1. Once the fish begin to breed, allow ~15-20 min to ensure that the eggs become fertilized. During this time, backload the needle with 2.5-5 µL of the RNA dilution using a P10 and P10 micro-loader tips.
    2. Using a picoinjector, calibrate the needle using an eyepiece reticle (a micrometer calibration slide is also sufficient) to measure the volume of the droplet (volume of a sphere = (4/3) * pi * radius^3). Adjust the injection time and pressure such that the injection volume is 1 nL (Figure 2I).
    3. With a roller/transfer pipette, carefully load eggs into the injection mold (Figure 2J). If helpful, use forceps to roll embryos such that the single cell is visible, either prior to or during injection. It is the user's preference to use a micromanipulator.
    4. Inject embryos at the 1-cell stage, targeting the cell and not the yolk (Figure 2M). This will ensure uniform labeling of the developing embryo.
  3. Raise embryos to the desired stage (prior to 12 hpf, according to standard staging34). Injected embryos will have a delayed development, so raise them at a slightly higher temperature (29.0-29.5 °C) to make up time. During the afternoon, check the embryos and remove those that are dead to preserve the health of the clutch.

3. Mounting optic vesicle stage zebrafish embryos for timelapse imaging

  1. Before mounting, prepare 1.6% low-melt agarose in E3. If planning multiple imaging experiments, prepare ~20 mL of low-melt agarose and store at room temperature. On the day of embryo mounting, melt this to generate a fresh aliquot (1-5 mL) in a tube that can be placed in a 42 °C heat block prior to mounting.
  2. Screen embryos for successful injection and overall brightness of fluorescence using a fluorescence microscope prior to mounting. An ideal sample will have strong EGFP and mCherry fluorescence and be at the correct developmental stage (Figure 3B - B'').
    1. Screen embryos using a fluorescence microscope. Select embryos that strongly express both EGFP and mCherry fluorescence for mounting.
    2. Select embryos that are 11 hpf. Count somites to properly stage the embryos34; at 11 hpf there should be 3 somites, and by 12 hpf there are 6 somites.
      ​NOTE: By mounting embryos prior to 12 hpf (at 11 hpf), the samples will be appropriately staged at 12 hpf when the timelapse begins.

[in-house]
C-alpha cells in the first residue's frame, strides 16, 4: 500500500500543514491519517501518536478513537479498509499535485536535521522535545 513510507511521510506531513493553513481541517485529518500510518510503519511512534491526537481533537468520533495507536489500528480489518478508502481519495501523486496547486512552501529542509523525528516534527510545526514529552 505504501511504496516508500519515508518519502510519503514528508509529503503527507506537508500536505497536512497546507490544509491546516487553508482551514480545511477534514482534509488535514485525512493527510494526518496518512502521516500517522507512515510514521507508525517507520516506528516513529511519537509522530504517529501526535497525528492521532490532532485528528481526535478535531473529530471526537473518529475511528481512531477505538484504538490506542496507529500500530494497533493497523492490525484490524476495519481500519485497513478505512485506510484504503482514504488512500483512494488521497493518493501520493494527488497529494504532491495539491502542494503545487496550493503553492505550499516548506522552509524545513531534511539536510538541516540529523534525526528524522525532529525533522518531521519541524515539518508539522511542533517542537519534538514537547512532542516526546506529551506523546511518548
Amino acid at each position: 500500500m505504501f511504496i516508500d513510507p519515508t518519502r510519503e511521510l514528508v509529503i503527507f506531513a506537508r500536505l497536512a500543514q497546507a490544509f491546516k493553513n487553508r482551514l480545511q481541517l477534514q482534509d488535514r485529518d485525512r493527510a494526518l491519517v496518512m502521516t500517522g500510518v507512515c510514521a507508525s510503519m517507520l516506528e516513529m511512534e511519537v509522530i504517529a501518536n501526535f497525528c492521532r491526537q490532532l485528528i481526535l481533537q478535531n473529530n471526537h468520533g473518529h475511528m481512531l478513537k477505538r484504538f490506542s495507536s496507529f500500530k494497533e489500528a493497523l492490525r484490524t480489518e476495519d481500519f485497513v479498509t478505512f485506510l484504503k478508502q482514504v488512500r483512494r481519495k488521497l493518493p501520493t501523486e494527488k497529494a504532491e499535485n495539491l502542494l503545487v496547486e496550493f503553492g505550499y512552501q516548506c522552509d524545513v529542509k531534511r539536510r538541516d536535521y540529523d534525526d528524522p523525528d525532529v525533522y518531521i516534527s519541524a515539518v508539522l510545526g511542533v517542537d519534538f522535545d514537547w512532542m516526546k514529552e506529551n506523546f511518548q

3. Dechorionate embryos prior to mounting. Do this either manually with fine forceps or chemically using pronase (2 mg/mL). With embryos this young, it is essential that dechorionation is performed within an agar-coated dish and that embryos do not contact the air-water interface.
  4. Using a glass roller pipette, suck up an embryo and eject as much E3 as possible such that the embryo sits at the tip of the glass Pasteur pipette.
  5. Drop the embryo into the tube of agarose from the heat block. Let it sink into the agarose for a few seconds, then suck up some agarose first and then the embryo, making sure that the embryo remains at the tip of the pipette (Figure 3C - C').
  6. Place a glass-bottom dish for imaging under a dissecting scope. Eject the embryo and agarose into an agarose droplet in the glass-bottom dish. Use forceps to very quickly orient, such that the embryo is dorsal-down (top of head on the glass bottom). Allow the agarose droplet to harden (Figure 3D - D'). This step must be done quickly but carefully, as embryos at this stage are fragile. Damaged embryos will not survive the timelapse imaging process.
    NOTE: It is important to orient all embryos consistently for this experiment. When performing the timelapse, the embryos must fit within the assigned field of view while maintaining additional space for the optic vesicle to grow into. An optimal orientation is to align the anterior-posterior axis of all embryos "vertically" or along 12 and 6 o'clock on a clock face (Figure 3G).
  7. Mount between 10-12 embryos, which is more than twice as many that will be imaged, so that the best samples can be selected once evaluated on the confocal (Figure 3E - E'). Samples will be evaluated for age, uniformity of fluorescent labeling, and precision of mounting orientation.